Please use this identifier to cite or link to this item:
|Scopus||Web of Science®||Altmetric|
|Title:||3D seismic analysis investigating the relationship between stratigraphic architecture and structural activity in the intra-cratonic Cooper and Eromanga basins, Australia|
|Citation:||Marine and Petroleum Geology, 2018; 91:381-400|
|David Kulikowski, Khalid Amrouch|
|Abstract:||This research uses four three-dimensional (3D) seismic surveys located in Australia's largest onshore hydrocarbon province, the intra-cratonic Cooper and Eromanga basins, to present an approach that extracts important structural and stratigraphic information from geophysical data that can then be used to define the tectonostratigraphic evolution of subsurface provinces. The methodology consists of: (1) analysing isopach maps; (2) cross-section interpretation of stratigraphic features, erosional surfaces, and faults; and (3) constraining the evolution of fault activity. Most faults within this province are basement-involved with high dip angles. The primary fault set is NE-SW striking, with secondary sets striking N-S, E-W and NW-SE. These high angle faults most likely developed as normal faults before being reactivated by five of the six major tectonic events. Field scale NW-SE strike-slip faults are prolific and can often be overlooked due to the low seismic resolution. A close relationship between on-lapping features and present-day structural highs was found during each of the major structural events, particularly within hydrocarbon-rich Permian stratigraphy, inferring that present-day structures were present throughout basin development and intermittently reactivated. Significant stratal-package thinning, and a high presence of on-lapping features, were associated with regional basement-involved faults, particularly along the Gidgealpa-Merrimelia-Innamincka and Murteree-Nappacoongee ridges. Initial structural trap development occurred during the early Permian, but was most significant during the Late Triassic. Hydrocarbon accumulations were unaffected by structural growth after the critical moment in the petroleum system (90 Ma), as the final period of fault activity was during the Late Cretaceous. This research constrains the tectonostratigraphic evolution of the intra-cratonic Cooper and Eromanga basins, while detailing an approach that extracts and analyses important structural and stratigraphic information from geophysical data, where outcrop is not accessible.|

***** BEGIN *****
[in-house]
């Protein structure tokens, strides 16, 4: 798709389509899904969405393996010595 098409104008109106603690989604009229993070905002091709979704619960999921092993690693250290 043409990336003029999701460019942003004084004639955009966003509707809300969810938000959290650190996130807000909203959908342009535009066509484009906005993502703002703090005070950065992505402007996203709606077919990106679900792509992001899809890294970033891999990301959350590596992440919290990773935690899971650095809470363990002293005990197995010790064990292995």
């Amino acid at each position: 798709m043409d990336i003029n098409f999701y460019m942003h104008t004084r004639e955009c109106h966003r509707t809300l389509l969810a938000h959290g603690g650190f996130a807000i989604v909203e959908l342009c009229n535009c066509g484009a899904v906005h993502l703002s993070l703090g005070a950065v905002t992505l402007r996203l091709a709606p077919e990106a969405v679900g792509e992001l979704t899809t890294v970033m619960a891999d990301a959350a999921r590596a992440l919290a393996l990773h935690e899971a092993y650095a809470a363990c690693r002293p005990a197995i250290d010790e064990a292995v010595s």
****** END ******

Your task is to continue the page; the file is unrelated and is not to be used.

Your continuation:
|Keywords:||Seismic; stratigraphy; basin analysis; fault; tectonics; hydrocarbon; Cooper Basin; Eromanga Basin|
|Rights:||© 2018 Elsevier Ltd. All rights reserved.|
|Appears in Collections:||Geology & Geophysics publications|
Files in This Item:
There are no files associated with this item.
Items in DSpace are protected by copyright, with all rights reserved, unless otherwise indicated.